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University Land Swap: Yes, Please

August 8th, 2022 by dk

The University of Oregon has aggressive plans to expand its athletic facilities west of Autzen Stadium. They’d like to dedicate the Moshofsky Center to other sports and give football a curvaceous new indoor facility and two new practice fields. The renderings offered when the university announced the project in October highlight a clear roof over 170,000 square feet of practice space. 

From overhead, the roof looks like the university’s signature “O” melting in the sun. (No word whether the estate of Salvador Dali was consulted or reimbursed for the homage.) Oregon’s version of college football is built on audacity, and this practice facility will be no different. Recruits are already being wowed by the images. The structure will certainly attract more young talent to play football in Eugene.

There’s only one little problem with the university’s plan. They don’t have enough room. Leo Harris Parkway is in the way. So are portions of Alton Baker Park. The present home for the Eugene Science Factory may also be affected.

These present limitations are bringing the university to the negotiating table. Because realigning ambition will be harder than realigning roadways, the university will replace what’s lost for park patrons, essentially making everything in the area more compact.

In exchange for realigning Leo Harris Parkway, the university has offered the city eight acres of undeveloped land, south of the Willamette River and east of the new Downtown Riverfront Park. The proposed swap could become the most valuable land deal since John Musumeci lured PeaceHealth to RiverBend.

It has the potential to be a win for all parties, especially because the university is willing to think creatively to meet its ambitions.

UO gets a new facility to impress recruits. Parking becomes more convenient for Cuthbert Amphitheater patrons and the duck pond at Alton Baker Park. Maybe the Science Factory can be relocated to the old EWEB headquarters, to the fairgrounds, or to anchor new development around Lane Community College.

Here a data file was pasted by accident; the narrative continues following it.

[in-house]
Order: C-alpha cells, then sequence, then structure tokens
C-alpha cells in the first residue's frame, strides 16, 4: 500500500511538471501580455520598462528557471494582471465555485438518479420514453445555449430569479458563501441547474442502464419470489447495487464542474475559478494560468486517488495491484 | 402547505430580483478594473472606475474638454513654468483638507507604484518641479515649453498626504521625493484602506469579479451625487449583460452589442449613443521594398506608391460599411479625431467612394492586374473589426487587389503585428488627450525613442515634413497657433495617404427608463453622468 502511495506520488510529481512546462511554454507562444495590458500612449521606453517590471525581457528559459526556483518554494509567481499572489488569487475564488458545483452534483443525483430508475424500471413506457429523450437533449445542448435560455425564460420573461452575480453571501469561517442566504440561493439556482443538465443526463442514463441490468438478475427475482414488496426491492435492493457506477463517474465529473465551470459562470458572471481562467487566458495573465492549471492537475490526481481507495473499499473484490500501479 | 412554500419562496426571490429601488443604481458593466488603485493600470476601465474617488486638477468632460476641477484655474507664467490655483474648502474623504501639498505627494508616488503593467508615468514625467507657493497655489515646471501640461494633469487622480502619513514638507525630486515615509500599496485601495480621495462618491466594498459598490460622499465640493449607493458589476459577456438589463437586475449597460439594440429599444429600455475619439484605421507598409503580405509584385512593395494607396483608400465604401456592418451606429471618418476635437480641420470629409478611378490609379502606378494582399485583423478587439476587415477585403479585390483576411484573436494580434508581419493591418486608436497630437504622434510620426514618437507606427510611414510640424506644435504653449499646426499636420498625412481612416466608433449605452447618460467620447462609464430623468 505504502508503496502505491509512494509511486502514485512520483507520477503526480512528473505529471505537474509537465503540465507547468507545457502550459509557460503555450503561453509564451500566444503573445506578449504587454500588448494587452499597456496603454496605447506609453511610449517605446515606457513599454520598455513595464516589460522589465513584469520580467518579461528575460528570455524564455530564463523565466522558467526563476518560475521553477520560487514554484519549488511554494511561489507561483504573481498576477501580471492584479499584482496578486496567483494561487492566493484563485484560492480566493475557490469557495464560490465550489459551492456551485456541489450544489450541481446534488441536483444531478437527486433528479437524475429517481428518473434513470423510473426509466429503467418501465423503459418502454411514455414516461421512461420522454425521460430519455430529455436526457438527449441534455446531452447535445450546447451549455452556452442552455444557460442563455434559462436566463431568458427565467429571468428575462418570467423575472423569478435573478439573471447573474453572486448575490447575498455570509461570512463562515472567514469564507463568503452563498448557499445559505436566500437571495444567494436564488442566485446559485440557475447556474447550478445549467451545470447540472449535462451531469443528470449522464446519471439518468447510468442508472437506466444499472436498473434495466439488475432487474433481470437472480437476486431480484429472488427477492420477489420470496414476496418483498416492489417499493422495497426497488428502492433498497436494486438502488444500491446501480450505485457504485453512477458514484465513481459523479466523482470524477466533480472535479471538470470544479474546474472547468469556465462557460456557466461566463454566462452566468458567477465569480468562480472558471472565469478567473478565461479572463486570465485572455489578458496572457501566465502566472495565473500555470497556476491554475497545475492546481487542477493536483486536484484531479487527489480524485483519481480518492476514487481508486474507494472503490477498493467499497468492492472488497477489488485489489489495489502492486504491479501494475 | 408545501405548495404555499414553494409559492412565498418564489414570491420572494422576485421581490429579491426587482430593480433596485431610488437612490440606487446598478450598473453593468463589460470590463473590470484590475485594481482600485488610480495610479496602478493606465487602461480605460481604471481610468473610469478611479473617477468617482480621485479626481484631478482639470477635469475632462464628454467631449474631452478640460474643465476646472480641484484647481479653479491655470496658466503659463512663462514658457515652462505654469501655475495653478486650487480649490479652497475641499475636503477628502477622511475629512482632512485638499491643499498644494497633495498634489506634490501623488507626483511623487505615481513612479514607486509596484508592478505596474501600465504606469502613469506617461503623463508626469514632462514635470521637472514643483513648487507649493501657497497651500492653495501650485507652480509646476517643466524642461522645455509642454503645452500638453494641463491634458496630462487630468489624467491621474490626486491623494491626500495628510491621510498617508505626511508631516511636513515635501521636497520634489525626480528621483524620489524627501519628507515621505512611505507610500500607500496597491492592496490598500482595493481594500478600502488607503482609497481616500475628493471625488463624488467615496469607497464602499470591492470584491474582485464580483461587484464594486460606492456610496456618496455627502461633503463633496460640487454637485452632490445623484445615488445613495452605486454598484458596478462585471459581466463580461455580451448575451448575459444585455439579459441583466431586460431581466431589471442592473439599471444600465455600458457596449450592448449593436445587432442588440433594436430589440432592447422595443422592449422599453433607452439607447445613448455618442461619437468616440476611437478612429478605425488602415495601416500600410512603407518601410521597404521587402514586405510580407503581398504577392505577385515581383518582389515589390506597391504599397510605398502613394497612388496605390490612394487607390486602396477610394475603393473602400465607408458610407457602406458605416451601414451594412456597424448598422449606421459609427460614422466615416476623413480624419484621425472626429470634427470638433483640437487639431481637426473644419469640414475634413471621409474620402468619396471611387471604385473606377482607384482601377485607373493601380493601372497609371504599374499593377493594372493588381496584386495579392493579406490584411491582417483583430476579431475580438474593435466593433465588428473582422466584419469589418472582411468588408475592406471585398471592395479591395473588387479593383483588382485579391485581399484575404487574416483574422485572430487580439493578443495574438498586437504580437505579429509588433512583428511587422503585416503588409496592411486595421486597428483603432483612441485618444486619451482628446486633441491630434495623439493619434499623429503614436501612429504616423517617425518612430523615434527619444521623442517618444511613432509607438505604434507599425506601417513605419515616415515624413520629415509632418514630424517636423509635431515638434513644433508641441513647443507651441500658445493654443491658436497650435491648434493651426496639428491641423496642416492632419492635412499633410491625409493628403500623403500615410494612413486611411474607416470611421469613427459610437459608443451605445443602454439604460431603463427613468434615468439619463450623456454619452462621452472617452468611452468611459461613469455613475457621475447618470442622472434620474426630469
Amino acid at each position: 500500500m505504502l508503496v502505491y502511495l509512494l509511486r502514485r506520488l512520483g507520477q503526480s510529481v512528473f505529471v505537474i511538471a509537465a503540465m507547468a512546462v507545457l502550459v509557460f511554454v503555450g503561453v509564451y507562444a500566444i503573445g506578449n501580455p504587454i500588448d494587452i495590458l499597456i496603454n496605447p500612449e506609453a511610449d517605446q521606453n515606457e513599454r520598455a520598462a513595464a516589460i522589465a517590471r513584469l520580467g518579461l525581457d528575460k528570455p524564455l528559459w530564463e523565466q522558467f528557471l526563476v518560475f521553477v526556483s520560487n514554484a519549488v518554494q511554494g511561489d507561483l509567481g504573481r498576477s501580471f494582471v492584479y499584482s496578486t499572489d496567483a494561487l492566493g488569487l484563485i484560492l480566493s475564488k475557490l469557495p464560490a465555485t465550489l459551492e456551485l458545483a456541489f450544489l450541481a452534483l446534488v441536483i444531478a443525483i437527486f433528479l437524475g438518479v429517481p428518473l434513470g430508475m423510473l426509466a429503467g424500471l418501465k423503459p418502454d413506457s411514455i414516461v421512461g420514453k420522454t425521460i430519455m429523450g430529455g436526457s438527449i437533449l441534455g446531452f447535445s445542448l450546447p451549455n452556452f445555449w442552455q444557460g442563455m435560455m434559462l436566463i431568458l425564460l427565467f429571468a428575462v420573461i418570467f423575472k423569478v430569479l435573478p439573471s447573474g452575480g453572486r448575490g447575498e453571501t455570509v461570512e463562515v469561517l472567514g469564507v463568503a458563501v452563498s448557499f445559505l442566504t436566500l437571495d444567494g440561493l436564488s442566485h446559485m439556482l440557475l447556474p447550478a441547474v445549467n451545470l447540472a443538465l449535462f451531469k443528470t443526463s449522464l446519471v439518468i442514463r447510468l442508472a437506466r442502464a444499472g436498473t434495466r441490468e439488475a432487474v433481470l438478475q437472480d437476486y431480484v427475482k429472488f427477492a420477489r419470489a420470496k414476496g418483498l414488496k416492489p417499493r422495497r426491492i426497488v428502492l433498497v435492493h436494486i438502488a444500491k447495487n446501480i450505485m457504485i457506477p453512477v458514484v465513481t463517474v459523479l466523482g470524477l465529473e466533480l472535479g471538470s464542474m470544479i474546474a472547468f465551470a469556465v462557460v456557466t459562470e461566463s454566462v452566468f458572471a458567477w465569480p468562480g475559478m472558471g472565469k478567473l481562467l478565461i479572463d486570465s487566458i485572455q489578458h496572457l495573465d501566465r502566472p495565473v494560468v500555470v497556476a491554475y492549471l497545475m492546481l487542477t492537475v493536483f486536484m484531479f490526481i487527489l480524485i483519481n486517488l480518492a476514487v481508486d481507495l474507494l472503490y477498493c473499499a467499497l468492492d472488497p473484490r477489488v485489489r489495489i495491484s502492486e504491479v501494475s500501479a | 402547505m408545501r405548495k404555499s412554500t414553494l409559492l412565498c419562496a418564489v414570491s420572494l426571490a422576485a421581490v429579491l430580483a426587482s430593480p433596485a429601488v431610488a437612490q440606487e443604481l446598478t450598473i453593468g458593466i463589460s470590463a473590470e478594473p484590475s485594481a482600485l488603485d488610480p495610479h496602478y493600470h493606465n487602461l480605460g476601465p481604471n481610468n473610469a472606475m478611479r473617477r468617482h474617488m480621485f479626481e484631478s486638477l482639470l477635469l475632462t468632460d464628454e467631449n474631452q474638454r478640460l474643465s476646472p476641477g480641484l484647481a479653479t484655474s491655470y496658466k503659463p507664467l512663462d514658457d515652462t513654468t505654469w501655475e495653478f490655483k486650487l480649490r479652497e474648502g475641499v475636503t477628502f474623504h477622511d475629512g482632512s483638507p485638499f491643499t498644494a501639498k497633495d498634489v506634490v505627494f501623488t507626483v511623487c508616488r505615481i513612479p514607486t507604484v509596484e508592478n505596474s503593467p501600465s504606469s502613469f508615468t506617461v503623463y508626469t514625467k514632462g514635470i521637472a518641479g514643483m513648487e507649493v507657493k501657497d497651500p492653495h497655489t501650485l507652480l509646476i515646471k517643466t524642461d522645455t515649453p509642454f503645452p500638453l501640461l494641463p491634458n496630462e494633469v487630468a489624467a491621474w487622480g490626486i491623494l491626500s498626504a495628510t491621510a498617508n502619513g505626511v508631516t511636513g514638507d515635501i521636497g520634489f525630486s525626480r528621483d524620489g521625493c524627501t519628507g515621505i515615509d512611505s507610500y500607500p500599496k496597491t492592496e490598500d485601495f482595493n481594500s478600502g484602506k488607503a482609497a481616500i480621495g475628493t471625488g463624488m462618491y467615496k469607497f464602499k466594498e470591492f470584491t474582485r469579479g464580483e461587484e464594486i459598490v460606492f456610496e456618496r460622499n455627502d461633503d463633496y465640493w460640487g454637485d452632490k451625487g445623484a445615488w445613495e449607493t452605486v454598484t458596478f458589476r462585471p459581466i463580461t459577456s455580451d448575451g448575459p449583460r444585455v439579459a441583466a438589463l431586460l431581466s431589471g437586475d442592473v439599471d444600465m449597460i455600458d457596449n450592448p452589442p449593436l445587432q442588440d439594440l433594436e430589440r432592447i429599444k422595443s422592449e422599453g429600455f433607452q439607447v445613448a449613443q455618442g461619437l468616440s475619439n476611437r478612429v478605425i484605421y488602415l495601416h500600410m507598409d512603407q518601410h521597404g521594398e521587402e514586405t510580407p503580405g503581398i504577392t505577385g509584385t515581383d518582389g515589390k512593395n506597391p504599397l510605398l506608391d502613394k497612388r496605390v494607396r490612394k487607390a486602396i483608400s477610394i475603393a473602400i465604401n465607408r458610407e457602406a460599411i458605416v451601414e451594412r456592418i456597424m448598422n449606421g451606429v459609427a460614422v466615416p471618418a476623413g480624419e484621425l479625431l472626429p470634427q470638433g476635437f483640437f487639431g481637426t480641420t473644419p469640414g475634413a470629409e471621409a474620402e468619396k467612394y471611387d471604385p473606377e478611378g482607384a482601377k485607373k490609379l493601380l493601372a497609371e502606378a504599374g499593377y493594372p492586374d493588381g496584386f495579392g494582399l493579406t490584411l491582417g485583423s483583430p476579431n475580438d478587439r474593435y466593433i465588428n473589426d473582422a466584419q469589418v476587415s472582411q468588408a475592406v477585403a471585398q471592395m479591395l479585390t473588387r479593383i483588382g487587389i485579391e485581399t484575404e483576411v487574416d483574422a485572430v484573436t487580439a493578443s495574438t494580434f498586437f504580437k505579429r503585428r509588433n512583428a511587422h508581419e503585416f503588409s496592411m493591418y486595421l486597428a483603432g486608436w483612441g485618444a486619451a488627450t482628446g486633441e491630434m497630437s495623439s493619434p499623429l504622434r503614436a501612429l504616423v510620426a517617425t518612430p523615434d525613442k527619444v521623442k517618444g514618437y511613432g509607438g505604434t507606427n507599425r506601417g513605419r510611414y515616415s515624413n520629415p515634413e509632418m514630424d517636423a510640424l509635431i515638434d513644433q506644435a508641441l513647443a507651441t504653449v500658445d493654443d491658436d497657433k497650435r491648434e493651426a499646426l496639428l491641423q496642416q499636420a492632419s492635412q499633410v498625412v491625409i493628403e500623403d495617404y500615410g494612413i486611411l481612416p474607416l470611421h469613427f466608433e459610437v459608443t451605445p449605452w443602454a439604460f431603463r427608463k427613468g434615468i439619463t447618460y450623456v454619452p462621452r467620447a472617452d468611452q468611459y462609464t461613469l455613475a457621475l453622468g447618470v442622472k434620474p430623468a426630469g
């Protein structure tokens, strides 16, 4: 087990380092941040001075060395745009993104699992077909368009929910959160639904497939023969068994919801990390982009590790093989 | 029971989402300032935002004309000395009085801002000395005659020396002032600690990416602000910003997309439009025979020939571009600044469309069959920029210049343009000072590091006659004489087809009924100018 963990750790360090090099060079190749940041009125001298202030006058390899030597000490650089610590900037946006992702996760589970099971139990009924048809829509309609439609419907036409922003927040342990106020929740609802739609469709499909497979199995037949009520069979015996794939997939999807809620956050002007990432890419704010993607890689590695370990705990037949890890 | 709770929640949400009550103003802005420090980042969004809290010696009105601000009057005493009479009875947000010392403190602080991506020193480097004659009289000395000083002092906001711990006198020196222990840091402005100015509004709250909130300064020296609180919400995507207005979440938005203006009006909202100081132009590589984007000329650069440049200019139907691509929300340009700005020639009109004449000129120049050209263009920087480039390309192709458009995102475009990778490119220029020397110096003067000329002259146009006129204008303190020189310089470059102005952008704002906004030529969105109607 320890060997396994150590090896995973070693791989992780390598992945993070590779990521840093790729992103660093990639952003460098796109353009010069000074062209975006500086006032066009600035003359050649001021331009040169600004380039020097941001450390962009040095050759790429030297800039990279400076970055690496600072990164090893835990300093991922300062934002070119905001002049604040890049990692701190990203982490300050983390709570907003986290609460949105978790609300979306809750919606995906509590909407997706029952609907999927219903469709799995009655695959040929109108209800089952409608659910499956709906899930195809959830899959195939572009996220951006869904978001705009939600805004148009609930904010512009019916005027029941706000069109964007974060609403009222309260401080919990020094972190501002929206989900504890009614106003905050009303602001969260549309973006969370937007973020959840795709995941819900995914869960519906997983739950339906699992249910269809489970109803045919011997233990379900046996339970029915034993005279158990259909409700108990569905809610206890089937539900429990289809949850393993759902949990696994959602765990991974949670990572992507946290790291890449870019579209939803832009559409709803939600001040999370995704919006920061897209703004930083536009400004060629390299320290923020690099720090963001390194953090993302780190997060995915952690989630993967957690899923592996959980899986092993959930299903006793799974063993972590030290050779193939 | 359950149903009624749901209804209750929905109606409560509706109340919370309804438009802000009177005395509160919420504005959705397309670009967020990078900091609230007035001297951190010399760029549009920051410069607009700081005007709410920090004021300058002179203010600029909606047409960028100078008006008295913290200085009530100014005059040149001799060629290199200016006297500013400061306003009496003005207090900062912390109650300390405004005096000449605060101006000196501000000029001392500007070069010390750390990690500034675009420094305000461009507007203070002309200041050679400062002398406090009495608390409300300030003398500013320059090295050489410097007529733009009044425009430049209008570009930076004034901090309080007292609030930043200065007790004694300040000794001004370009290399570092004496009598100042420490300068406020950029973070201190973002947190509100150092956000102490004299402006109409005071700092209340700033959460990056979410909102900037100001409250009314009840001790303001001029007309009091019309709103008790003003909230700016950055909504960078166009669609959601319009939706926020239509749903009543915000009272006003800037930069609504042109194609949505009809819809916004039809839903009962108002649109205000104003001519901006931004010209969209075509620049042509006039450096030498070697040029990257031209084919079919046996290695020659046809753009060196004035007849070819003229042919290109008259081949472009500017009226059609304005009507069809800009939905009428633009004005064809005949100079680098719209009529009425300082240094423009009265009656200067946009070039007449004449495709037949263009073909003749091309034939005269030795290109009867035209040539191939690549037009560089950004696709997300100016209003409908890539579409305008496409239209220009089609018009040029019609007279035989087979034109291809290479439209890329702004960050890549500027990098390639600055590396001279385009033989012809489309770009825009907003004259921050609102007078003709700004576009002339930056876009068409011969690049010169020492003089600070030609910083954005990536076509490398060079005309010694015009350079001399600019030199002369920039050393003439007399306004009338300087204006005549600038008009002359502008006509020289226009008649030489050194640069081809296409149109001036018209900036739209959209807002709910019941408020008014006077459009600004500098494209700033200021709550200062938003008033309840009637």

Those eight acres of valuable waterfront property will open pathways for Eugene’s next renaissance. Our dream of uniting the city and the university along the river may be coming into view. Should the city expand the park? Will they make it available for riverfront housing, adding substantial sums to the tax rolls? Might the university have seller’s remorse and buy it back when the Knight Campus needs to expand?

The city doesn’t need to know that answer right now. All the possible outcomes are good ones — and very likely to get better over time. Time is a valuable asset, when it’s leveraged properly. For example, the city wisely added a fourth story to the  downtown library for future expansion. The city can land bank those eight acres.

Eugene’s leaders should meet the moment with a little audacity of our own. Now is the time to remind the university and its benefactor about a system that has been whispered since the feds built themselves an audacious new courthouse.

All of Eugene’s riverfront improvements, finished and fantasized, will be improved with a gondola-style people-moving system across the river. Imagine how our own version of the Portland Aerial Tram will look on TV when ESPN GameDay comes to Eugene. Open the Autzen’s parking for students and faculty to use year-round. Then we’ll all feel better about football’s impact on our town’s trajectory. 

We’ve always been a river city, but we’ve forgotten how to tell that story. Eugene Skinner built his fortune by ferrying settlers. The more things change, the more they stay the same. Swap some land on either side of the river, but join the sides together in an audacious celebration of that river and its place in our history.


Don Kahle ( writes a column each Wednesday and Sunday for The Register-Guard and archives past columns at

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